Universal access to water and hygiene, a still distant goal

In the midst of a global pandemic, “barrier gestures” against the spread of Covid-19 remain beyond the reach of a large part of humanity. Three billion people cannot wash their hands at home due to lack of facilities; 1.4 billion have no access to water or soap.

Ten years after recognizing drinking water and sanitation as a fundamental human right, the United Nations Organization writes in a report published on Thursday 19 November, on the occasion of World Toilet Day, qu’« at the current rate of progress, sanitation for all will not be a reality until the twenty-second century ”. Universal access to water and hygiene in 2030, as the States have yet set the objective, is still a long way off.

According to 2017 figures (the latest updates), this project remains gigantic. Indeed, 2 billion people remain deprived of basic sanitary facilities (flush toilets, septic tanks, etc.); 4.2 billion people – nearly two out of three people in the world – live without being able to use a toilet, latrine or any equipment connected to any form of waste treatment; 673 million still defecate in the open.

Chronic underfunding

Other indicators call out in this report, which is “An urgent call to transform sanitation to improve health, the environment, economies and societies”. Thus, in the world, 367 million children attend schools which do not have toilets. More than 10% of health care establishments are in the same situation, which encourages women not to come and give birth in these structures. As for the tens of millions of refugees and forcibly displaced, barely a third (32%) have basic sanitation.

The consequences for human health and the environment are exorbitant. Each year, 830,000 people die from preventable water-borne diseases such as cholera, diarrhea, dysentery, hepatitis A… Population growth partially explains this lack of clear progress. But if this essential question progresses only very slowly, it is also because the sector suffers from chronic underfunding.

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“According to the World Bank, it would take 115 billion euros per year between 2015 and 2030 to achieve universal access to water and sanitation, in other words, current investments should be multiplied by three”, says Céline Robert, head of the water and sanitation division at the French Development Agency (AFD). According to her, it is difficult to mobilize investors in this area:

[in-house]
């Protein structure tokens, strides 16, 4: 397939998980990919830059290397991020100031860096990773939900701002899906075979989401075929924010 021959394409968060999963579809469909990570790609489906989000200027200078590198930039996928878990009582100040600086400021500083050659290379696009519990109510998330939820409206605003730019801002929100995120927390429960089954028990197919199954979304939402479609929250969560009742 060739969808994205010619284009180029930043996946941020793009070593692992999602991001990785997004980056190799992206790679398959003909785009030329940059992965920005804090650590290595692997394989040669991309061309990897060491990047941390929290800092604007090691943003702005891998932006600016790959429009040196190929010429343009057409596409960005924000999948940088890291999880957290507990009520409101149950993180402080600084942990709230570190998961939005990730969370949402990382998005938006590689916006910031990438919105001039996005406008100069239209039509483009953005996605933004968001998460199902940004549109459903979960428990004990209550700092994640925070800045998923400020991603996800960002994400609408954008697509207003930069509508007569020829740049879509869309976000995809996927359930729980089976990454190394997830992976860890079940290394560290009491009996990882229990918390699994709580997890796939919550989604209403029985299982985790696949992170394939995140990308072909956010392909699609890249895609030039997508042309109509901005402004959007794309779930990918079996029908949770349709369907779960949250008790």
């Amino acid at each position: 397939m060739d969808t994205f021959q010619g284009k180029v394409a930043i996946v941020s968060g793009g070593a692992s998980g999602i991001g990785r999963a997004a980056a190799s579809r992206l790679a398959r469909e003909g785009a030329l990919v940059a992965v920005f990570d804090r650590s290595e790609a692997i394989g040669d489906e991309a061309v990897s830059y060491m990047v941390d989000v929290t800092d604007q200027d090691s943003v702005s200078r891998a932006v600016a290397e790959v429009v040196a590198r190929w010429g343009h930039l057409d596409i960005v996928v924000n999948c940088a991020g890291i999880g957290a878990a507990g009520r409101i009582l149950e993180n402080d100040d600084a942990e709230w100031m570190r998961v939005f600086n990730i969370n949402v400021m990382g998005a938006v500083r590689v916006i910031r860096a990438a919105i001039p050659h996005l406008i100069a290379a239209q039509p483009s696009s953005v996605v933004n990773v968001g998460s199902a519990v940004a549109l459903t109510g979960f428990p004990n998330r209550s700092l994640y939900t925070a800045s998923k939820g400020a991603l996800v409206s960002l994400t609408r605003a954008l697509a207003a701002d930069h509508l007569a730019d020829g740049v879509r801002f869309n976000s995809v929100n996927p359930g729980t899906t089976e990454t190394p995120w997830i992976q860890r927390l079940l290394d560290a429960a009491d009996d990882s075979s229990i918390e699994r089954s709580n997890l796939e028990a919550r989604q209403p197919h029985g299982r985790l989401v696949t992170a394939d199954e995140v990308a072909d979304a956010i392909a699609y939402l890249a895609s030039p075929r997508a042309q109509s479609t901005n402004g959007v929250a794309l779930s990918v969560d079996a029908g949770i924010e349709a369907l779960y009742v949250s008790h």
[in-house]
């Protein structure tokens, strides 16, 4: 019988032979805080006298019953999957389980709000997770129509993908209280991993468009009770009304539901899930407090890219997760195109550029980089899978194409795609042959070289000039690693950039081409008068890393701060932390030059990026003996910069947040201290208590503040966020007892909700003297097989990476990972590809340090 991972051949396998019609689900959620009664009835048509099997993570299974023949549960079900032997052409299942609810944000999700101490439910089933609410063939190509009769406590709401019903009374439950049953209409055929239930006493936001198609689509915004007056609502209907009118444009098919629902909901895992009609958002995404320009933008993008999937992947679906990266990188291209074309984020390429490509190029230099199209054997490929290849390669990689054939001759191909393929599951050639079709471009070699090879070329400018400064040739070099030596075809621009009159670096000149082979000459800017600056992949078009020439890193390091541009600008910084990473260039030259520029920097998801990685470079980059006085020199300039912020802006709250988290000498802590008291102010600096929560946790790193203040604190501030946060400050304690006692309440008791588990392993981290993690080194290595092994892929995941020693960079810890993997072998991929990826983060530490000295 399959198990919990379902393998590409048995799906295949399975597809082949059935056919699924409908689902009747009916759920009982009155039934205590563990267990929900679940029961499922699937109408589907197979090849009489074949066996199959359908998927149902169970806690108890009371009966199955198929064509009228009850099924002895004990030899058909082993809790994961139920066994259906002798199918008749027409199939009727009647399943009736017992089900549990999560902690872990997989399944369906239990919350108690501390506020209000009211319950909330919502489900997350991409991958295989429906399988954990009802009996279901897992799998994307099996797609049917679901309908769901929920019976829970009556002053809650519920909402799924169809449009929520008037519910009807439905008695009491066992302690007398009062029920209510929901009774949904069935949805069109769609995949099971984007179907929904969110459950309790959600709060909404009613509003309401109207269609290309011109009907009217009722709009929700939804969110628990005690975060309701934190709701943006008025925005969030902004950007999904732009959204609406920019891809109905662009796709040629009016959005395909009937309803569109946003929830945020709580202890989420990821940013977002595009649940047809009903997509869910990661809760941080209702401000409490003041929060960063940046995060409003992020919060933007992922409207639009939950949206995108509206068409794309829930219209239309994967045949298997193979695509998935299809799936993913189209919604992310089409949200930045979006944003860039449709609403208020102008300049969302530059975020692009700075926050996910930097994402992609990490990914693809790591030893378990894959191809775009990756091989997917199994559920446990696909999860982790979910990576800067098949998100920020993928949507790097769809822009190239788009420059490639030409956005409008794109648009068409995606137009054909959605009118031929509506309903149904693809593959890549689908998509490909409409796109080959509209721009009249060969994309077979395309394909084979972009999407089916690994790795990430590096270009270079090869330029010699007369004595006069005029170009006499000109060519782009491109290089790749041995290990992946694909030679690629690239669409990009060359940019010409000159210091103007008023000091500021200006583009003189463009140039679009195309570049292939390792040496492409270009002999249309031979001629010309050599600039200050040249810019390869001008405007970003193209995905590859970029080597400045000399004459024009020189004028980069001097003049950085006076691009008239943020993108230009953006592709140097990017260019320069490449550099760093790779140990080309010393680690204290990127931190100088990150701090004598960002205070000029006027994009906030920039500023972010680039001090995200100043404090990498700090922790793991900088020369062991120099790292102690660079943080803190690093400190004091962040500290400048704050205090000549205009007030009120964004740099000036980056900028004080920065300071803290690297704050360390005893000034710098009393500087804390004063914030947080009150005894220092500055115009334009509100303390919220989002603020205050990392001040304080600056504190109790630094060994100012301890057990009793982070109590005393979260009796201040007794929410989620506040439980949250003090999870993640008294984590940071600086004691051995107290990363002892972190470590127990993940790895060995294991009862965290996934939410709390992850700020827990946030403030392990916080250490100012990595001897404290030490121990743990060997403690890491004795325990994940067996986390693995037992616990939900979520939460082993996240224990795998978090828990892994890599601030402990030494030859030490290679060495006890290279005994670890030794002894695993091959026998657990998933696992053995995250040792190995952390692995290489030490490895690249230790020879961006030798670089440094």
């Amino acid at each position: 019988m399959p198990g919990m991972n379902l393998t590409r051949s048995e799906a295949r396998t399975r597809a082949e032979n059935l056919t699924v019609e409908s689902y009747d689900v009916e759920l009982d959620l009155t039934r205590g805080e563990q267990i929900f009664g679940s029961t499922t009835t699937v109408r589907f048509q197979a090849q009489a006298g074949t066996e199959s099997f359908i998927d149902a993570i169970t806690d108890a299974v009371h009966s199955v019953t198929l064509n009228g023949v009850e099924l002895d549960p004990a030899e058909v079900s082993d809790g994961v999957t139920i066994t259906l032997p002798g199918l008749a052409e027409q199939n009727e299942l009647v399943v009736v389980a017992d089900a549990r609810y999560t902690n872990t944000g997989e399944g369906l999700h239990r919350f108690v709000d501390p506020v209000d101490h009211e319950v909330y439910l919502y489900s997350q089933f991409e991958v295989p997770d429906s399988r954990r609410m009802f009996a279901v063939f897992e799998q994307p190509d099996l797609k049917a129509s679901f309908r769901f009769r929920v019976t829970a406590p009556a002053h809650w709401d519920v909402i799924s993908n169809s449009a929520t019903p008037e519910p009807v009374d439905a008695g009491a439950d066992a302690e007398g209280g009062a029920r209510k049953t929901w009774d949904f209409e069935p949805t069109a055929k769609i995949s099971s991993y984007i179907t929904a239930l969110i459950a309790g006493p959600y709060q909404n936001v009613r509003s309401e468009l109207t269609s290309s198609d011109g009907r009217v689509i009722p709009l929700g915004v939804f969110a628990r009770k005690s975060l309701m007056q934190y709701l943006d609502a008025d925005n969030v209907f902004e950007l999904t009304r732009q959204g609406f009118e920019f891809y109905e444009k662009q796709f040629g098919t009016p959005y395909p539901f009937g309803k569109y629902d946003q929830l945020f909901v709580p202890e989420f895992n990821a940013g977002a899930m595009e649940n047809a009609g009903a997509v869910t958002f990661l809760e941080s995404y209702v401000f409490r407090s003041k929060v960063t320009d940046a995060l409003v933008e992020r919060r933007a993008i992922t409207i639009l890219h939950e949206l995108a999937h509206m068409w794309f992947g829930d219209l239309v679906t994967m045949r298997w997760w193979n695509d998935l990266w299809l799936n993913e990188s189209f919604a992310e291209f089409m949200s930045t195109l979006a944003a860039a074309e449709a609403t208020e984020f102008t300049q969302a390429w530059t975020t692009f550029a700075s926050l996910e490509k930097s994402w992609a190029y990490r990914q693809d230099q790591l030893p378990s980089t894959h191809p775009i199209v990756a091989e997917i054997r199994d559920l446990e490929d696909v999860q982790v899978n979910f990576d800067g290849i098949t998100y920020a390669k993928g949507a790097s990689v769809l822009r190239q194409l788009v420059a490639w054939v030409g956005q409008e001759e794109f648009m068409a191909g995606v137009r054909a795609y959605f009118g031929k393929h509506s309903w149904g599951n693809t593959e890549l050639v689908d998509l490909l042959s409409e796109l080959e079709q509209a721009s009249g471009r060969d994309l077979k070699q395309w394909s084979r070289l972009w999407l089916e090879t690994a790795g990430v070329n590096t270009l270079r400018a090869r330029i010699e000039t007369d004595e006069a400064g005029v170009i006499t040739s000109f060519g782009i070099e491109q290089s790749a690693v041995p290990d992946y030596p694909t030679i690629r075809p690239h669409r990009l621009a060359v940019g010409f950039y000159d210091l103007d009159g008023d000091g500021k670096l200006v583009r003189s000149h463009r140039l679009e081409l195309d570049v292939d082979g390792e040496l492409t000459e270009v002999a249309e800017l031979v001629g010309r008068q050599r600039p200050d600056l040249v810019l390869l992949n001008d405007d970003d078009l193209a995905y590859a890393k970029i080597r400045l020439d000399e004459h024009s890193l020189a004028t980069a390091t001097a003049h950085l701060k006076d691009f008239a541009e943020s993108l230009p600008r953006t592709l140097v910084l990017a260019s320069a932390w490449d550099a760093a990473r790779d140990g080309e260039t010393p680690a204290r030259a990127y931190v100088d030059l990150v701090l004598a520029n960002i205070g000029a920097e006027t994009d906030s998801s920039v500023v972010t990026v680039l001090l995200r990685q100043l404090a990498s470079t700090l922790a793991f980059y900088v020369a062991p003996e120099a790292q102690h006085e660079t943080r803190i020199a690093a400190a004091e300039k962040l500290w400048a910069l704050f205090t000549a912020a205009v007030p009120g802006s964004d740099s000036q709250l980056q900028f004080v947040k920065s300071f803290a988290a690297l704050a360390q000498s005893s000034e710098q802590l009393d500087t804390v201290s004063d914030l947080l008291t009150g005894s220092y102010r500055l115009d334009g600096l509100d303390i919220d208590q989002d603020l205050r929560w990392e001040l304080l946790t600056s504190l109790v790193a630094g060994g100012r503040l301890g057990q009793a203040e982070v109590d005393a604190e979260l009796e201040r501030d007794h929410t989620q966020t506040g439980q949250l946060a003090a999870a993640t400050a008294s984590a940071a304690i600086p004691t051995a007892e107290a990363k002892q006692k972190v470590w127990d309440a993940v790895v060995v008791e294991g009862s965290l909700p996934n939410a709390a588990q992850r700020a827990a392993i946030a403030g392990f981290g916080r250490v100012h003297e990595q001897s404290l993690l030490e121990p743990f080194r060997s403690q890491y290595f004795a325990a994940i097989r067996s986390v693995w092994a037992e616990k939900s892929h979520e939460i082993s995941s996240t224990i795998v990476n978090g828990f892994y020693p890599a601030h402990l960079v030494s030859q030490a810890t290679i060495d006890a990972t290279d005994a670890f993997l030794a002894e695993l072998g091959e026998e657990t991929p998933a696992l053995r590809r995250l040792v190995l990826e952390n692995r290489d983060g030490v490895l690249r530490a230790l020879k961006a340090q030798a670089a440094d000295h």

“Water is a low risk sector but also low profitability and very long term. Energy, for example, is much more profitable financially. However, investing one euro in water has a ripple effect seven times greater in development, in diseases prevented, the environment improved… ”

The needs are enormous. AFD, for example, participated in the international cofinancing of 16 million euros for the Beit Lahiya wastewater treatment plant, located in the north of the Gaza Strip. This receives wastewater from 250,000 inhabitants, ie three times its capacity before the expansion works. It has happened to overflow to the point of forming a lake of 30 hectares, contaminating the water table.

“Not a political priority”

Building infrastructure is not the only line of action, because some regions of the world have a long history. Burkina Faso, for example, where the rate of access to basic sanitation services does not exceed 10% to 12%, has set itself the objective of building 2 million latrines in three regions of the country. AFD is providing € 6 million in reinforcement to encourage the population to equip themselves and create a local market, by means of loans and subsidies, as well as hygiene awareness. This mission is entrusted to GRET, an association of solidarity development professionals.

“Sanitation is the poor relation of the sector, it is less complicated to obtain financing for drinking water. Even at AFD, budgets are unbalanced, explains Sandra Métayer, coordinator of the Water Coalition, which brings together thirty associations specializing in these two sectors. It is not a political priority: difficult to campaign on such an unglamorous, even taboo subject. Many leaders consider it to be in the private sphere. ” It is all the more difficult to convince the authorities and donors that the population’s demand is quite low, because this equipment very often exceeds the capacities of households, and on the other hand, because the latter do not make the connection. with water-borne diseases.

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Progress has nevertheless been made in India and Ethiopia, but in this very particular period of health crisis, the Water Coalition wants to draw attention to the situation in France. “About 250,000 people live on the streets. It is estimated that in the slums and camps, 870,000 do not have access to a toilet, reports Sandra Métayer. In Guyana, 10% of people are not equipped at home, 47% in Mayotte. “

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